Making a Difference (MAD) Scholarship
What is the M.A.D Scholarship?
The Making a Difference Scholarship is offered to domestic first-year students who have demonstrated an outstanding commitment to, and leadership in, community engagement and social change. In addition, M.A.D Scholars are offered a $2,500 taxable stipend and housing allowance to support projects they may undertake in the Worcester community during the summer following their sophomore or junior years. Summer project requirements and details are available from the Community Engagement and Volunteering (CEV) Manager at Dana Commons, or by emailing Micki Davis.
Who is eligible to be a M.A.D Scholar?
M.A.D Scholars have shown exemplary involvement in and leadership in community engagement activities. Past recipients of Clark's MAD scholarship have been involved with community-service organizations, political-action groups, human-rights campaigns and for- profit and nonprofit social entrepreneurship. Clark recognizes that change agents come from all backgrounds and offer a wide variety of valuable and compelling perspectives. The thread that links scholarship recipients together is their dedication to using their talents and energy to make a difference.
Our expectation is that scholarship winners will enrich the Clark community through on-campus leadership and community involvement. Only incoming first-year students are eligible for this scholarship and candidates should typically have a 3.0 high school grade point average and a SAT score of 1100 or higher. Year to year continuation requirements include 20 hours of community service each semester and maintaining a 2.5 GPA. More information on Making A Difference scholarships.
Class of 2015 M.A.D Scholars
Alejandro Baez, of New York, NY, is a former HIV/AIDS peer counselor who participated in leadership development training and performed outreach to at-risk, low income adolescents for HIV prevention. Baez worked as a teacher at the Immaculate Conception Religious Education Program in Astoria, NY, and as a camp counselor at Camp Speers-Eljabar in Dingmans Ferry, Penn. He volunteered at the Manhattan Kids Club, the Sokol New York Gymnastics Program, at the Voices Against Brain Cancer Walk (formerly the “Have a Chance Walk”) and with the GO Project.
Ashley Cooper, of Boston, was a community organizer and volunteer for Boston’s Project HIP-HOP, which specializes in arts and activism training. She was a member of a street theater team that toured Boston performing “The War on Drugs.” She also communicated with Massachusetts Governor Deval Patrick for funding of drug rehabilitation in the Boston area. Cooper did patient transport for Beth Israel Hospital and worked at The Beacon House (Partners HealthCare), at the Tenacity tennis camp and The City School. She was a Spoken Word Artist at the Urbano Project and organized open mic shows around Boston.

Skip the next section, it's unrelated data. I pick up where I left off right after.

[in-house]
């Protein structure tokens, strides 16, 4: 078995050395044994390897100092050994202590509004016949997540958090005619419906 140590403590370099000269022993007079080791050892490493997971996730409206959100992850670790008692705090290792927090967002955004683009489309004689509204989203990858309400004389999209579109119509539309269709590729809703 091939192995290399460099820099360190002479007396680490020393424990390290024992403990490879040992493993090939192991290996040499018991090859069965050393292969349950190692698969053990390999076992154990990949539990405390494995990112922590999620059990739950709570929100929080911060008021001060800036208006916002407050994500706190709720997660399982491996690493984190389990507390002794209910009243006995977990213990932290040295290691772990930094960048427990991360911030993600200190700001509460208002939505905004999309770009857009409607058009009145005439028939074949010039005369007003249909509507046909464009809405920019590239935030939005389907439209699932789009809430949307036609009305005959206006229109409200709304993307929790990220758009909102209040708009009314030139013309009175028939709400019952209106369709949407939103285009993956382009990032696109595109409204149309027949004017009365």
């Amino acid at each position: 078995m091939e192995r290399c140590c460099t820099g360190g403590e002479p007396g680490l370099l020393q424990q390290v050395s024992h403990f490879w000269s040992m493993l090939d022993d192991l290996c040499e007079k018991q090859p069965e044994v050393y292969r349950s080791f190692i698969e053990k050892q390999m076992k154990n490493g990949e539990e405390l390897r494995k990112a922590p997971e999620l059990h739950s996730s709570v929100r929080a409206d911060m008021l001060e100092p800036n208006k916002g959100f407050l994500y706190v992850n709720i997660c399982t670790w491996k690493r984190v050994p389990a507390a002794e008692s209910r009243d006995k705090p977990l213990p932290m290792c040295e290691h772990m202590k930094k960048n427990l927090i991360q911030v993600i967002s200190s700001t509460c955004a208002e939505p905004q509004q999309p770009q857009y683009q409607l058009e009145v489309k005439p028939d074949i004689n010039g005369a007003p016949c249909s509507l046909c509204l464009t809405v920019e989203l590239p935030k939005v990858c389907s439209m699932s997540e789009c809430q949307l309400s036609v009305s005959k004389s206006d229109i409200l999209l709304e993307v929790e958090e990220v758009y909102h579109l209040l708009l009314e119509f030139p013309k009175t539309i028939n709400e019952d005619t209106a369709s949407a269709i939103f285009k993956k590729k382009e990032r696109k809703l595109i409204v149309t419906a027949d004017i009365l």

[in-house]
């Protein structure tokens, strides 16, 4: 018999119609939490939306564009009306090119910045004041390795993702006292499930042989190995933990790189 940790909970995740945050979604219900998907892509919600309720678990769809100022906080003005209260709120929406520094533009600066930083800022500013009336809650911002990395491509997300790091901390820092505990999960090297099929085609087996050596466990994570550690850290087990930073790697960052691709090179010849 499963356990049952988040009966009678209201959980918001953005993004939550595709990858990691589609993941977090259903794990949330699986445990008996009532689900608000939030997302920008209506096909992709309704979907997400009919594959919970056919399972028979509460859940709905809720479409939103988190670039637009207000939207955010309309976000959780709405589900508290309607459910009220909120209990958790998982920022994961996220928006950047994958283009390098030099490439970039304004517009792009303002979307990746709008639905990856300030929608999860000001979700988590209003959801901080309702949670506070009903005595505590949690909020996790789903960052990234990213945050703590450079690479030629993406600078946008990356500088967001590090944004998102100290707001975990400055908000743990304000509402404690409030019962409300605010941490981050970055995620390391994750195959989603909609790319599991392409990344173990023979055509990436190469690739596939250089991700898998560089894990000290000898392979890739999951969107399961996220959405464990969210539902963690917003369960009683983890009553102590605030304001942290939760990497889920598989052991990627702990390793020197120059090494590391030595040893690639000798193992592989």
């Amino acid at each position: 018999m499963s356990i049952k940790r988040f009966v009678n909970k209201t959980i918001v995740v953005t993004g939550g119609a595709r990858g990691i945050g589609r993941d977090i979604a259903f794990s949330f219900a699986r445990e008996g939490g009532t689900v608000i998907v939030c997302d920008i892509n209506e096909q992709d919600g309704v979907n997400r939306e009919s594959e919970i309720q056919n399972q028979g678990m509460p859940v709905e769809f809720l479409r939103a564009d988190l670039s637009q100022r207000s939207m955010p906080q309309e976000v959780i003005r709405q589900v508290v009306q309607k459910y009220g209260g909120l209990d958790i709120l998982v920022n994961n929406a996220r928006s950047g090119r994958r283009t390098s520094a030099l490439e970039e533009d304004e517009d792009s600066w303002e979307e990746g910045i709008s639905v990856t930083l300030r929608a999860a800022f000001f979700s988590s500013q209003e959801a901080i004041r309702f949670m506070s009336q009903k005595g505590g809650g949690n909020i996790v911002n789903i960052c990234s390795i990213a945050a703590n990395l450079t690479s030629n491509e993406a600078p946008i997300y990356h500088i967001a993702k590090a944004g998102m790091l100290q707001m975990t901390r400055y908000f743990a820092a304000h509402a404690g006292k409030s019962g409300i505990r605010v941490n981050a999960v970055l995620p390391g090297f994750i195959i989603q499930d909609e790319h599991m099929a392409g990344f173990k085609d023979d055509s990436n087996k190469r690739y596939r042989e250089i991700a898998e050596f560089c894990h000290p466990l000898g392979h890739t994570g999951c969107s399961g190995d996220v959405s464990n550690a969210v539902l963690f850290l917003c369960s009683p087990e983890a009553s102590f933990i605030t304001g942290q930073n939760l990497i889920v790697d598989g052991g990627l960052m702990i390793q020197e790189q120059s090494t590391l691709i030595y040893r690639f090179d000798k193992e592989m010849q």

Rebecca Liebman, of South Windsor, Conn., served for 13 years in the Girl Scouts of America and received its highest honor, the Gold Award. She served two years as editor of her high school newspaper and was selected to attend the Maccabi ArtsFest (journalism specialty) program. She founded and served as president of an Environmental Club, and initiated the school recycling program and black-out hours, and planned an annual Earth-A-Palooza fair in her community. Liebman also won funding from the Keep CT Cool Competition which she used to fund the fair.
Cheyenne Wyzzard-Jones, of Cambridge, Mass., served as a certified conflict mediator, was a member of her high school’s award-winning theater group, and was founder and captain of its Step Team. She served as a member of the Minority Student Achievement Network as well as the Cambridge Kids Council, and mentored teens through Harvard University’s Leading and mentoring Program. Wyzzard-Jones also worked as a volunteer at the Union Baptist Church and was a member of Emerging Black Leaders, a group focused on issues young black teens face in today’s society.
Benjamin Walter, of Bloomington, Ill., worked as a peer educator for Planned Parenthood Illinois and attended a four-day training program in Washington, DC, on sexuality education advocacy. He was the student representative and co-leader of his high school’s Gay Straight Alliance and served as the co-leader of the Students Embracing Diversity Club. Walter has also volunteered at the Salvation Army’s Safe Harbor as well at the Unitarian Universalist Church. He is an award-winning alto sax musician.
Zohar Zimmerman, of Greenbrae, Calif., worked in the Blind Leaders Innovation Program at Lighthouse for the Blind and Visually Impaired in San Francisco, and received a Leadership Fellowship Delegate position at the California Youth Leadership Forum for Students with Disabilities. He has served as a counselor-in-training at a camp for the blind and visually impaired, and has assisted elementary and middle school-aged children. Zimmerman also received an Award of Excellence for a documentary he created, he was selected to participate in a wilderness survival program (studying the water system of Calif.), and volunteered with Temple Rodef Sholom to rebuild homes in New Orleans after Hurricane Katrina.